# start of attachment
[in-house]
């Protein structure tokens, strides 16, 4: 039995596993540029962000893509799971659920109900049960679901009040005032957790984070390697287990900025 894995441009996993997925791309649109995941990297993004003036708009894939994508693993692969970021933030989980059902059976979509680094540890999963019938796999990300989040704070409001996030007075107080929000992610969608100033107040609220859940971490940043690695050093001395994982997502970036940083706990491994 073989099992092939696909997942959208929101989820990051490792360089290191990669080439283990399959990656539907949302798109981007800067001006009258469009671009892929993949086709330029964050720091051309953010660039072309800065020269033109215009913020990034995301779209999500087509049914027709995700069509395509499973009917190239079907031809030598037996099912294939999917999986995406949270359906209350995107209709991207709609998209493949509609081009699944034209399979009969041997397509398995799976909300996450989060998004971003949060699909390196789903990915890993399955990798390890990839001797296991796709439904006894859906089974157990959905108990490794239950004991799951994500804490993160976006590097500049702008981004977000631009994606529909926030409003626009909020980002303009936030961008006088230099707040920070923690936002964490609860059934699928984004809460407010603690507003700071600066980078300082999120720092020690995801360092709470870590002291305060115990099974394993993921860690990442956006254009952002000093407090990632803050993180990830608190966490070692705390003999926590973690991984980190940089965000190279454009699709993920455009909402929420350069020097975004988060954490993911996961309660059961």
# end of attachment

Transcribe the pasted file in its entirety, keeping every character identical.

[in-house]
């Protein structure tokens, strides 16, 4: 039995596993540029962000893509799971659920109900049960679901009040005032957790984070390697287990900025 894995441009996993997925791309649109995941990297993004003036708009894939994508693993692969970021933030989980059902059976979509680094540890999963019938796999990300989040704070409001996030007075107080929000992610969608100033107040609220859940971490940043690695050093001395994982997502970036940083706990491994 073989099992092939696909997942959208929101989820990051490792360089290191990669080439283990399959990656539907949302798109981007800067001006009258469009671009892929993949086709330029964050720091051309953010660039072309800065020269033109215009913020990034995301779209999500087509049914027709995700069509395509499973009917190239079907031809030598037996099912294939999917999986995406949270359906209350995107209709991207709609998209493949509609081009699944034209399979009969041997397509398995799976909300996450989060998004971003949060699909390196789903990915890993399955990798390890990839001797296991796709439904006894859906089974157990959905108990490794239950004991799951994500804490993160976006590097500049702008981004977000631009994606529909926030409003626009909020980002303009936030961008006088230099707040920070923690936002964490609860059934699928984004809460407010603690507003700071600066980078300082999120720092020690995801360092709470870590002291305060115990099974394993993921860690990442956006254009952002000093407090990632803050993180990830608190966490070692705390003999926590973690991984980190940089965000190279454009699709993920455009909402929420350069020097975004988060954490993911996961309660059961």